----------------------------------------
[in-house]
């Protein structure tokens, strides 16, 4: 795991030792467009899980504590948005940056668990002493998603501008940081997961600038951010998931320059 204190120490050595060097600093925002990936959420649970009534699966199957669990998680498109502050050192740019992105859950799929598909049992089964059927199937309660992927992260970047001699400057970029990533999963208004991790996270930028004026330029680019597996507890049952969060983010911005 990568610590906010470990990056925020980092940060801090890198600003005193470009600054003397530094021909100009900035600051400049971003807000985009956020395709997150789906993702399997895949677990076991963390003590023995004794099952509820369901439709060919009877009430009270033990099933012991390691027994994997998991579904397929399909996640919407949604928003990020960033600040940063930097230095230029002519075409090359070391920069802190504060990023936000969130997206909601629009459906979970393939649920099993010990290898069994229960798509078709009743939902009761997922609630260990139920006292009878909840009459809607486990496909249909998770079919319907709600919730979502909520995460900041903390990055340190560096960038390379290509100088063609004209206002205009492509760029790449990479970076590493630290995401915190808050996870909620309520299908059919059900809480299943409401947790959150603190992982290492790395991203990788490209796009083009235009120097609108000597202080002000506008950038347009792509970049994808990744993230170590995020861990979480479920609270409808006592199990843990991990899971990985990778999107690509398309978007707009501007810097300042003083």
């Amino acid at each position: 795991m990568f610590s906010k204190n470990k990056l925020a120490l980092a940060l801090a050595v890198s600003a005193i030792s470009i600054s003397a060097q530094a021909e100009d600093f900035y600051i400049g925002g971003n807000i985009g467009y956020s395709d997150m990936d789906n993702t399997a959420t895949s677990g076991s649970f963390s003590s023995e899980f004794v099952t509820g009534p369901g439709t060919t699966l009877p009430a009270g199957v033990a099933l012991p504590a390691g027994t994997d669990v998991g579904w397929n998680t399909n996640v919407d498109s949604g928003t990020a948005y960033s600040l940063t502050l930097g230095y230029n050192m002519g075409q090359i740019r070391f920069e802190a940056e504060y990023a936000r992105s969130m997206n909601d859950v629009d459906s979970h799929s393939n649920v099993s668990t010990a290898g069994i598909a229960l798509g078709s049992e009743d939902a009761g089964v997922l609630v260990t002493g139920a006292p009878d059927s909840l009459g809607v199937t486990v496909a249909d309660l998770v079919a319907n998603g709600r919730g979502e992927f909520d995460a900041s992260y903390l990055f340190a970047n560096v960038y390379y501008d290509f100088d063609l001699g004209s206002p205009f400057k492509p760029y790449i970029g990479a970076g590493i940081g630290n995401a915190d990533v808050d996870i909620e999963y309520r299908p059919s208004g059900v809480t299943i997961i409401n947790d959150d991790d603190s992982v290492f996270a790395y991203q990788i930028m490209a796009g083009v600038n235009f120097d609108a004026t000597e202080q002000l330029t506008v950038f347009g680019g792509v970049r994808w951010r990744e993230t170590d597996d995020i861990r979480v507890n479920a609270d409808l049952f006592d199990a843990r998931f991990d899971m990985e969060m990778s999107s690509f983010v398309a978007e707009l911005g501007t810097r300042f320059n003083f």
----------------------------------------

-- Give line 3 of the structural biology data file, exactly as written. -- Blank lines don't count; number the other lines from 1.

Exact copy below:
């Amino acid at each position: 795991m990568f610590s906010k204190n470990k990056l925020a120490l980092a940060l801090a050595v890198s600003a005193i030792s470009i600054s003397a060097q530094a021909e100009d600093f900035y600051i400049g925002g971003n807000i985009g467009y956020s395709d997150m990936d789906n993702t399997a959420t895949s677990g076991s649970f963390s003590s023995e899980f004794v099952t509820g009534p369901g439709t060919t699966l009877p009430a009270g199957v033990a099933l012991p504590a390691g027994t994997d669990v998991g579904w397929n998680t399909n996640v919407d498109s949604g928003t990020a948005y960033s600040l940063t502050l930097g230095y230029n050192m002519g075409q090359i740019r070391f920069e802190a940056e504060y990023a936000r992105s969130m997206n909601d859950v629009d459906s979970h799929s393939n649920v099993s668990t010990a290898g069994i598909a229960l798509g078709s049992e009743d939902a009761g089964v997922l609630v260990t002493g139920a006292p009878d059927s909840l009459g809607v199937t486990v496909a249909d309660l998770v079919a319907n998603g709600r919730g979502e992927f909520d995460a900041s992260y903390l990055f340190a970047n560096v960038y390379y501008d290509f100088d063609l001699g004209s206002p205009f400057k492509p760029y790449i970029g990479a970076g590493i940081g630290n995401a915190d990533v808050d996870i909620e999963y309520r299908p059919s208004g059900v809480t299943i997961i409401n947790d959150d991790d603190s992982v290492f996270a790395y991203q990788i930028m490209a796009g083009v600038n235009f120097d609108a004026t000597e202080q002000l330029t506008v950038f347009g680019g792509v970049r994808w951010r990744e993230t170590d597996d995020i861990r979480v507890n479920a609270d409808l049952f006592d199990a843990r998931f991990d899971m990985e969060m990778s999107s690509f983010v398309a978007e707009l911005g501007t810097r300042f320059n003083f």